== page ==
"The prime minister wants Haim Ramon back in the cabinet, even if it draws public fire," the Prime Minister Ehud Olmert's cronies told Haaretz, right after the court ruled that the Justice minister's conviction for sexual misconduct was not stained with infamy.
Guilty or not guilty?
The prime minister is widely expected to offer Ramon the treasury post, if Finance Minister Avraham Hirchson is indeed forced to resign over investigations into his own conduct.
We may assume the treasury bureaucrats would welcome Ramon's ascent. Ramon is considered to be a highly talented minister, with initiative, and a thorough understanding of economics. He could restore the momentum that the ministry has lost in the last year under the visionless Hirchson. Many economic reforms languishing in wait for Hirchson to execute them, could return to the agenda under a Ramon regime.
No question that Ramon is suited to be finance minister. He may well be the most suitable in cabinet.
But while he may be suitable, that doesn't mean he's worthy of the job, or for any other ministerial seat in government.
Explaining why they had cleaned his offense of a criminal stain that would have ended his political ambitions, the judges explained that it had been a one-time, unplanned deed, following a pointless conversation, and moreover, that his state of mind (when delivering the kiss) had been indifference. It was a deed that lasted two or three seconds, then ceased.
Two or three seconds was not sufficient to tar a man for life, the judges felt; perhaps not even grounds to try a man on criminal charges, and convict him.
Ramon's kiss on the lips of that young army officer at the prime minister's office, during an emergency meeting on the first day of the second war in Lebanon, is indeed a hard thing to pin down in legal term. Perhaps it is completely inappropriate to put him in the dock.
But in the test of public opinion, the kiss is judged by entirely other lights, and Ramon is unlikely to weather the scandal untarnished.
What did happen there? A man in his late fifties kissed a young girl of 20. Even if he thought she was "hitting on him", and that she was inviting the buss, one can't feel comfortable at the thought of an elderly man responding to flirtation from a young girl less than half his age. It is especially unsettling to consider that the elderly gent in question was the minister of Justice, who is supposed to present a supreme example. What kind of example does an elderly minister hitting on a young woman provide? Is this an example for the people of Israel to follow?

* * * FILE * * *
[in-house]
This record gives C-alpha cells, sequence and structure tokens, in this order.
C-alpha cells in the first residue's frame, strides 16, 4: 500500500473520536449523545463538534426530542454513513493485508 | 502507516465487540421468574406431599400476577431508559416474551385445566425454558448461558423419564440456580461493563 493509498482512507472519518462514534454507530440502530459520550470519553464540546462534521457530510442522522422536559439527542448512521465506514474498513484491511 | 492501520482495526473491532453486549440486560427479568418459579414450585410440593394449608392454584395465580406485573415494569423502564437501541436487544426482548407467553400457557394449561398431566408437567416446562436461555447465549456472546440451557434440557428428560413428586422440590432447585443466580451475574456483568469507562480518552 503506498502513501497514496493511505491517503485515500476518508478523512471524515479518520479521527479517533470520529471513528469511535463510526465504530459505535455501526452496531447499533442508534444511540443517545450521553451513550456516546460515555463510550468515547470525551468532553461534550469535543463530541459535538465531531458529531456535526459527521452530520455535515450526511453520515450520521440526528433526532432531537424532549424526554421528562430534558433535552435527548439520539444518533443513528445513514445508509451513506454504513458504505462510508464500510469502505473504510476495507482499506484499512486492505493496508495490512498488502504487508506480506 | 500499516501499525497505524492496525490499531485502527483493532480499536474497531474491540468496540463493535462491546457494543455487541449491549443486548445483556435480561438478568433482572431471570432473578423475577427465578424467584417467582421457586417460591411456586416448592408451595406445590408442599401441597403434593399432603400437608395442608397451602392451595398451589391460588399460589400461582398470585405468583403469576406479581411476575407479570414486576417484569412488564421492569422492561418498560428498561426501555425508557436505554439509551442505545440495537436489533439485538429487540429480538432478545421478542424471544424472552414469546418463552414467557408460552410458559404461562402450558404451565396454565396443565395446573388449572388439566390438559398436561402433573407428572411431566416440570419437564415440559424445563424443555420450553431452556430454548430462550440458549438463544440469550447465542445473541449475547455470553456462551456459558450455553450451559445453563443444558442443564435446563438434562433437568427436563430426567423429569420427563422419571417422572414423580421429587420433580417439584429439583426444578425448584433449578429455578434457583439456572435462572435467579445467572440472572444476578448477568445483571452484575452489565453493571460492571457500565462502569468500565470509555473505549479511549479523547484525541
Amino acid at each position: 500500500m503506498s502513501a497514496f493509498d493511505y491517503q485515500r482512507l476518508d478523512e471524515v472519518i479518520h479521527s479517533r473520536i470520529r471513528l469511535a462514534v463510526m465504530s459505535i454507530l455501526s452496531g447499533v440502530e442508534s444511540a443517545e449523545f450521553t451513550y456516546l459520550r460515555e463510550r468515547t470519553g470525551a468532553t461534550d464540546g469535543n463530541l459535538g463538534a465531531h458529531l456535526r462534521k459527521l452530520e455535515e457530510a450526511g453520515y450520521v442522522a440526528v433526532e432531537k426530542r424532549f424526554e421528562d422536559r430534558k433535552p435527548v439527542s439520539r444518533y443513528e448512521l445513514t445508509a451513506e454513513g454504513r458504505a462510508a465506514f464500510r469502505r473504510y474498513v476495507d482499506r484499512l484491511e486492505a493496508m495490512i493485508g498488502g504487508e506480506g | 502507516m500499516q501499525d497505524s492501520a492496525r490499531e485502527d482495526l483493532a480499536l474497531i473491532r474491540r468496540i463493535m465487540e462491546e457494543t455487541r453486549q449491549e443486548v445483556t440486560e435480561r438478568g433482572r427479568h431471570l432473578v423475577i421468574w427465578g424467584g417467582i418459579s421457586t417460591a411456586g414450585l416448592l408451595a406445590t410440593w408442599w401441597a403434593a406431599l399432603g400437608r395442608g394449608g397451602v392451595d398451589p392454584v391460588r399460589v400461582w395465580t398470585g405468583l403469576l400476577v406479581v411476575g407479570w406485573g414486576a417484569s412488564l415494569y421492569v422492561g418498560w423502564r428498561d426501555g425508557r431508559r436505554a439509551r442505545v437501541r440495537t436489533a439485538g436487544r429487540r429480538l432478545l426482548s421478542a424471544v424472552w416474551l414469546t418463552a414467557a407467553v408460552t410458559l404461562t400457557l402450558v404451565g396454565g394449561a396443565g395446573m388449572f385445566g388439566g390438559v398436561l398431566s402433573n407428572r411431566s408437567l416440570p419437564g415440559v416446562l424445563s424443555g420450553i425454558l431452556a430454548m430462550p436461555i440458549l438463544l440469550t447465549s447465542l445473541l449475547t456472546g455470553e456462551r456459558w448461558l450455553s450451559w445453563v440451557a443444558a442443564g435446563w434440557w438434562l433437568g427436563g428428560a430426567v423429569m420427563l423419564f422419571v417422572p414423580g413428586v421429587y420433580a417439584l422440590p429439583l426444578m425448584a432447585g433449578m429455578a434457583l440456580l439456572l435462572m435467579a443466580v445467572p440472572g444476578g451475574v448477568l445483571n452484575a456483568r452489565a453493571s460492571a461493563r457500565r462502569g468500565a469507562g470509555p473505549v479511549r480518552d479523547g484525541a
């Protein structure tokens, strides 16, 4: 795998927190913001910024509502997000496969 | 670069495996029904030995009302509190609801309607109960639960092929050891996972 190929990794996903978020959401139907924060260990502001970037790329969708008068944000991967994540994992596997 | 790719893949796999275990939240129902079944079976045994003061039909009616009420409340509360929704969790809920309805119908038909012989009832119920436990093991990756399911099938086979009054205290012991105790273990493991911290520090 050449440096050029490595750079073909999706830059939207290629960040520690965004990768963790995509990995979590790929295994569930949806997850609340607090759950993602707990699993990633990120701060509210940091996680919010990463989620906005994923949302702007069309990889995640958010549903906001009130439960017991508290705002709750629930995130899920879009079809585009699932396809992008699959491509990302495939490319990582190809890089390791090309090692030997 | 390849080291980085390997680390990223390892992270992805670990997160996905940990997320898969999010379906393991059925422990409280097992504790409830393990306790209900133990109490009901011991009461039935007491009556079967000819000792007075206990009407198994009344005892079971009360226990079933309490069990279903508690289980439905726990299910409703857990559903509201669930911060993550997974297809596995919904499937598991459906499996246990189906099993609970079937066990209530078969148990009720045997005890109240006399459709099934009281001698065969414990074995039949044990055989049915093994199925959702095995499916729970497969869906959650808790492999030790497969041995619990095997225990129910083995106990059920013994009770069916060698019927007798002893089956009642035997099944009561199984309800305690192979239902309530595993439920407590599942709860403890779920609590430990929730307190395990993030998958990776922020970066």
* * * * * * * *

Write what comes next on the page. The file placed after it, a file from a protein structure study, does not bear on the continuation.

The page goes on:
The repulsion that his behavior arouses isn't just on the ethical plane. The foolishness of his behavior is shocking too, and casts a dark shadow on its record over years.
The nausea arising from his personal example becomes all the more acute when one recalls the circumstances: an emergency cabinet meeting as the northern border with Lebanon explodes into war, after two Israeli soldiers were kidnapped by Hizbullah. Israeli soldiers were dying and missiles were raining down on the country's north. Those were the circumstances under which Israel's Justice minister was tapping the number of a girl who he thought was flirting with him into his cellphone. Blood was pouring in the north but in Jerusalem the he-men of cabinet were hitting on chicks.
Even if we fully accept Ramon's version, and agree that his conduct was not criminal in the least, he has to be found guilty in the public's eye. His behavior was unwise, insensitive and profoundly obtuse. He convicted himself of failing to grasp the responsibility on the shoulders of a minister of government and is therefore unworthy to serve as a minister of government. For all the deterioration in Israeli politics in recent years, Israelis deserve better.
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